Just moments after Everton’s 3-0 win at home to lowly Newcastle United on Wednesday, Roberto Martinez was waxing lyrical about his star player Ross Barkley.
The 36,000 fans who’d turned up at Goodison Park on a tired midweek evening will tell you that this wasn’t Barkley’s best performance in an Everton shirt, but despite this he still managed to be the outstanding player on the pitch in a match low on quality.
He was often hesitant when it came to making decisions in the final third, dribbling when he should release the ball, but his charging runs from midfield posed a constant threat to the Newcastle back-line.
Martinez said that the local boy is no longer a “potential” star. He’s one who’s now fulfilling this promise.
“Probably last year, and the season before he was a young man with enormous potential. I think today he shows you that he’s not a young man anymore. He’s still a young man in terms of age, but in footballing terms he’s a player that is ready to lead a project, ready to lead a team. I don’t think he’s a ‘potential’ player anymore. He’s an important player.”
The phrase “ready to lead a project” stood out among the Spaniard’s words of praise for the 22-year-old, and his player showed these leadership qualities when he stepped up to take two penalties for Everton late in this game.
Barkley had previously enjoyed the freedom of Goodison Park as Newcastle struggled to find a balance in midfield.
Theoretically, their trio of Shelvey, Georginio Wijnaldum, and Henri Saivet should compliment each other well, but neither were on their game. Wijnaldum and right-sided midfielder Moussa Sissoko ran well, but lacked quality when it mattered, and the pair were positionally poor throughout.
Shelvey tried a couple of shots from distance, but overall he was fairly ineffective in the centre of the park despite being heavily involved. He dropped back into a deep playmaking role in the second half, as his manager Steve McClaren replaced holding midfielder Saivet with striker Aleksandar Mitrovic, but he had little space in which to operate – thanks in no small part to Barkley’s defensive work from the front.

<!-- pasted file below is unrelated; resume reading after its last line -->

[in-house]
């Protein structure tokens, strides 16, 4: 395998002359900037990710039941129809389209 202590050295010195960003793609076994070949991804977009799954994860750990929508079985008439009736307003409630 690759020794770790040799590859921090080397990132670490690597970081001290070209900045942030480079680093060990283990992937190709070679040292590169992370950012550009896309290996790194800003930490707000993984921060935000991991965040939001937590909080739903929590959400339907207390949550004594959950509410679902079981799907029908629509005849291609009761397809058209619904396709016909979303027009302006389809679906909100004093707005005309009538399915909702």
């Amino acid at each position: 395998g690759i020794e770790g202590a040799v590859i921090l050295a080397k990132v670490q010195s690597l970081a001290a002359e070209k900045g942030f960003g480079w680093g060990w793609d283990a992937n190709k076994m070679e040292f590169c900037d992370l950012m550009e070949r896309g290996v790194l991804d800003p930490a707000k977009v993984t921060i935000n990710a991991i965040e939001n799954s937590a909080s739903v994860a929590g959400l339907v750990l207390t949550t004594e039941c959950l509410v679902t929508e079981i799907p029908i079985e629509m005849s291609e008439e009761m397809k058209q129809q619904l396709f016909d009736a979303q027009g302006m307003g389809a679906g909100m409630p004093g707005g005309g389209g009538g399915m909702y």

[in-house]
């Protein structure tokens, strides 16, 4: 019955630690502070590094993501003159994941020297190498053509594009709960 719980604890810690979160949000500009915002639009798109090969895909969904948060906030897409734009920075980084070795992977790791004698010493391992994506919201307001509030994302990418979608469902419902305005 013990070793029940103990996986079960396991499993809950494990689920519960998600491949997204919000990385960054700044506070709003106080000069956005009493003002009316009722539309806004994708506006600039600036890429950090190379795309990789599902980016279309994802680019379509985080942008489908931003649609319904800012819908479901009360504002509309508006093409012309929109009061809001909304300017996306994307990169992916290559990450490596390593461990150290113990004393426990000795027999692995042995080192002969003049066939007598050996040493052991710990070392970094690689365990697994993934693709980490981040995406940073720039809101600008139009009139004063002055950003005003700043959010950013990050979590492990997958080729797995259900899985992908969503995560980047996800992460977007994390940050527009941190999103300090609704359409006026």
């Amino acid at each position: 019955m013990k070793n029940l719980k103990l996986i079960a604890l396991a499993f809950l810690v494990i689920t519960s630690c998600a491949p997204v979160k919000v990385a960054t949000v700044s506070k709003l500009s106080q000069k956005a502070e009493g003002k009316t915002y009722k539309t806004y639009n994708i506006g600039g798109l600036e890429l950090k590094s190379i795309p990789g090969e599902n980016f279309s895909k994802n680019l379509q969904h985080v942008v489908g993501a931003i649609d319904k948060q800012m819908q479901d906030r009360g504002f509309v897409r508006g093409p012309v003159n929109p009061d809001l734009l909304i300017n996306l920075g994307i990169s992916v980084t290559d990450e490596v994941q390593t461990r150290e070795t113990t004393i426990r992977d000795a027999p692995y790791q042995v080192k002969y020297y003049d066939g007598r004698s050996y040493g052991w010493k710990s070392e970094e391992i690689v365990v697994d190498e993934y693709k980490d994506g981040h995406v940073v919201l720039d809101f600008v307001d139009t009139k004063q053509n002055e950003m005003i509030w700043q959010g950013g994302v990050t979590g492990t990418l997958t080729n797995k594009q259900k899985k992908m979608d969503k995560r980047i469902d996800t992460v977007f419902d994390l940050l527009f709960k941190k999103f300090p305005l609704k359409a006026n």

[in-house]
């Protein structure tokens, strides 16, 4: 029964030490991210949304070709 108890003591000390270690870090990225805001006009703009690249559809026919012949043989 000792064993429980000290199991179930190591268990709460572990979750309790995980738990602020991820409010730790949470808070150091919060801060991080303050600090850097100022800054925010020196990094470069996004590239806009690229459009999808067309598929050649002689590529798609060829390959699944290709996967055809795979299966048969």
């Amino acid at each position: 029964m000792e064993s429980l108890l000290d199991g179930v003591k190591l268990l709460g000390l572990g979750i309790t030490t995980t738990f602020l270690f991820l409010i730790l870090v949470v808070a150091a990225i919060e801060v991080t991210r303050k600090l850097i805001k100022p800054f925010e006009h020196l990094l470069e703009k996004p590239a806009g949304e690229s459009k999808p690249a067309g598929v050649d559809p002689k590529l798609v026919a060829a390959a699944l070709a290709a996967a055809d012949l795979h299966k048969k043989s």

This defensive harrying combined with great technical ability and the aforementioned leadership skills will have alarm bells ringing further east down the M62.
With Pep Guardiola due to arrive at Manchester City for the start of the 2016/17 season, there’s a strong possibility that Barkley could swap royal blue for sky blue.
It’s likely that City will be after a fresh core of central players to help Guardiola instil his philosophy at the club, and they’re always after British players to bolster their home-grown number for European competition.
If these homegrown talents are also amongst the best players in the league, as was the case with Raheem Sterling and now with Barkley, then the signing is a no-brainer.
However, for the rest of this season Barkley will be playing his football in front of the Goodison faithful, who’ve had every right to expect more than they’ve seen from their team so far this season.
Everton had failed to win their last five league games, but Martinez believed that this victory was the best of the season so far in terms of game management.
However, if it weren’t for Barkley’s late penalties enhancing the final score, then this might have gone down as a side stumbling rather than leaping to three points.
The midfielder’s confidence and technical ability was evident in both of his spot-kicks, as he sent Rob Elliot the wrong way for the first, before coolly dispatching a Panenka style penalty for his second.
His manager said that he’d never taken one of these in training, and that he wouldn’t be allowed anyway (which suggests he’s taking these kicks when Martinez isn’t looking), but went on to add that he can do it in a game – as long as he scores.
This flamboyant final kick of the game from the Scouse showman raised the roof at Goodison Park, with the only previous noise in the stadium coming when former Liverpool man Shelvey was on the ball.
But the fans ended the night celebrating one of their own. How long he is theirs, remains to be seen.